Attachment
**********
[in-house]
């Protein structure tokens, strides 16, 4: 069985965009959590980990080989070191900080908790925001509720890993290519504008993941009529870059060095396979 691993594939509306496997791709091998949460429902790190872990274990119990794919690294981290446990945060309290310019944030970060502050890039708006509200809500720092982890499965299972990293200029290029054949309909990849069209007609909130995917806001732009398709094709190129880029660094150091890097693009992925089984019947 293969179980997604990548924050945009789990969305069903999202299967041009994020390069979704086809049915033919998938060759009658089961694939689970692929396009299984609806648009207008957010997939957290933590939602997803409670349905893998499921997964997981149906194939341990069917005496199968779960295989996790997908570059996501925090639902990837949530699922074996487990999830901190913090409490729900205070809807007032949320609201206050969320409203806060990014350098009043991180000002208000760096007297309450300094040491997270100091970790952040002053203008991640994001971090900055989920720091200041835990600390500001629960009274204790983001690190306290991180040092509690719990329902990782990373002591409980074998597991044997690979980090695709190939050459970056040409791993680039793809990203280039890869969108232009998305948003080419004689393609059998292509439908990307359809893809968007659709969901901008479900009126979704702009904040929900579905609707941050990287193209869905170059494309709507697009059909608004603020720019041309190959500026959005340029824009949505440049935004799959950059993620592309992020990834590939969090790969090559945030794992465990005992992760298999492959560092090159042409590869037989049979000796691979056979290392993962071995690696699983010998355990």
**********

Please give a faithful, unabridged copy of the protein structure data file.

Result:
[in-house]
């Protein structure tokens, strides 16, 4: 069985965009959590980990080989070191900080908790925001509720890993290519504008993941009529870059060095396979 691993594939509306496997791709091998949460429902790190872990274990119990794919690294981290446990945060309290310019944030970060502050890039708006509200809500720092982890499965299972990293200029290029054949309909990849069209007609909130995917806001732009398709094709190129880029660094150091890097693009992925089984019947 293969179980997604990548924050945009789990969305069903999202299967041009994020390069979704086809049915033919998938060759009658089961694939689970692929396009299984609806648009207008957010997939957290933590939602997803409670349905893998499921997964997981149906194939341990069917005496199968779960295989996790997908570059996501925090639902990837949530699922074996487990999830901190913090409490729900205070809807007032949320609201206050969320409203806060990014350098009043991180000002208000760096007297309450300094040491997270100091970790952040002053203008991640994001971090900055989920720091200041835990600390500001629960009274204790983001690190306290991180040092509690719990329902990782990373002591409980074998597991044997690979980090695709190939050459970056040409791993680039793809990203280039890869969108232009998305948003080419004689393609059998292509439908990307359809893809968007659709969901901008479900009126979704702009904040929900579905609707941050990287193209869905170059494309709507697009059909608004603020720019041309190959500026959005340029824009949505440049935004799959950059993620592309992020990834590939969090790969090559945030794992465990005992992760298999492959560092090159042409590869037989049979000796691979056979290392993962071995690696699983010998355990």